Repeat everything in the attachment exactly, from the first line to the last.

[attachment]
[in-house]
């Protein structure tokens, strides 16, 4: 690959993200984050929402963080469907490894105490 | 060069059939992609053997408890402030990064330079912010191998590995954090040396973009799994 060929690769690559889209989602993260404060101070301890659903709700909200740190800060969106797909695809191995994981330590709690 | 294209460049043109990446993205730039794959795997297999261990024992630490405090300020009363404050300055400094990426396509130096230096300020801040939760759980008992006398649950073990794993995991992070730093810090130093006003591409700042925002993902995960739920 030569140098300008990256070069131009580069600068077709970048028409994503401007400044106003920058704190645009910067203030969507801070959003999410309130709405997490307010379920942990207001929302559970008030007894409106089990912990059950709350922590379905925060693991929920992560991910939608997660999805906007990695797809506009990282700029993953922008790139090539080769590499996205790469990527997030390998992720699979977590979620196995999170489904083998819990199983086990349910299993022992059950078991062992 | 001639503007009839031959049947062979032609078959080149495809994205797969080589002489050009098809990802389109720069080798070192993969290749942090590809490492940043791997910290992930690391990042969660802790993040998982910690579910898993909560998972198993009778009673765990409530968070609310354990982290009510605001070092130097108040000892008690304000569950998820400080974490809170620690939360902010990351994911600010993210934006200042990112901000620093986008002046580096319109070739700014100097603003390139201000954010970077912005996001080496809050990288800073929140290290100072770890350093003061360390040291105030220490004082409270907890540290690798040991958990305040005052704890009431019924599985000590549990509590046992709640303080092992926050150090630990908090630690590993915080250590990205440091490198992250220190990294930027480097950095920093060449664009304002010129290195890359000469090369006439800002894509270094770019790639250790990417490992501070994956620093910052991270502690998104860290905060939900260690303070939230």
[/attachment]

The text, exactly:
[in-house]
């Protein structure tokens, strides 16, 4: 690959993200984050929402963080469907490894105490 | 060069059939992609053997408890402030990064330079912010191998590995954090040396973009799994 060929690769690559889209989602993260404060101070301890659903709700909200740190800060969106797909695809191995994981330590709690 | 294209460049043109990446993205730039794959795997297999261990024992630490405090300020009363404050300055400094990426396509130096230096300020801040939760759980008992006398649950073990794993995991992070730093810090130093006003591409700042925002993902995960739920 030569140098300008990256070069131009580069600068077709970048028409994503401007400044106003920058704190645009910067203030969507801070959003999410309130709405997490307010379920942990207001929302559970008030007894409106089990912990059950709350922590379905925060693991929920992560991910939608997660999805906007990695797809506009990282700029993953922008790139090539080769590499996205790469990527997030390998992720699979977590979620196995999170489904083998819990199983086990349910299993022992059950078991062992 | 001639503007009839031959049947062979032609078959080149495809994205797969080589002489050009098809990802389109720069080798070192993969290749942090590809490492940043791997910290992930690391990042969660802790993040998982910690579910898993909560998972198993009778009673765990409530968070609310354990982290009510605001070092130097108040000892008690304000569950998820400080974490809170620690939360902010990351994911600010993210934006200042990112901000620093986008002046580096319109070739700014100097603003390139201000954010970077912005996001080496809050990288800073929140290290100072770890350093003061360390040291105030220490004082409270907890540290690798040991958990305040005052704890009431019924599985000590549990509590046992709640303080092992926050150090630990908090630690590993915080250590990205440091490198992250220190990294930027480097950095920093060449664009304002010129290195890359000469090369006439800002894509270094770019790639250790990417490992501070994956620093910052991270502690998104860290905060939900260690303070939230």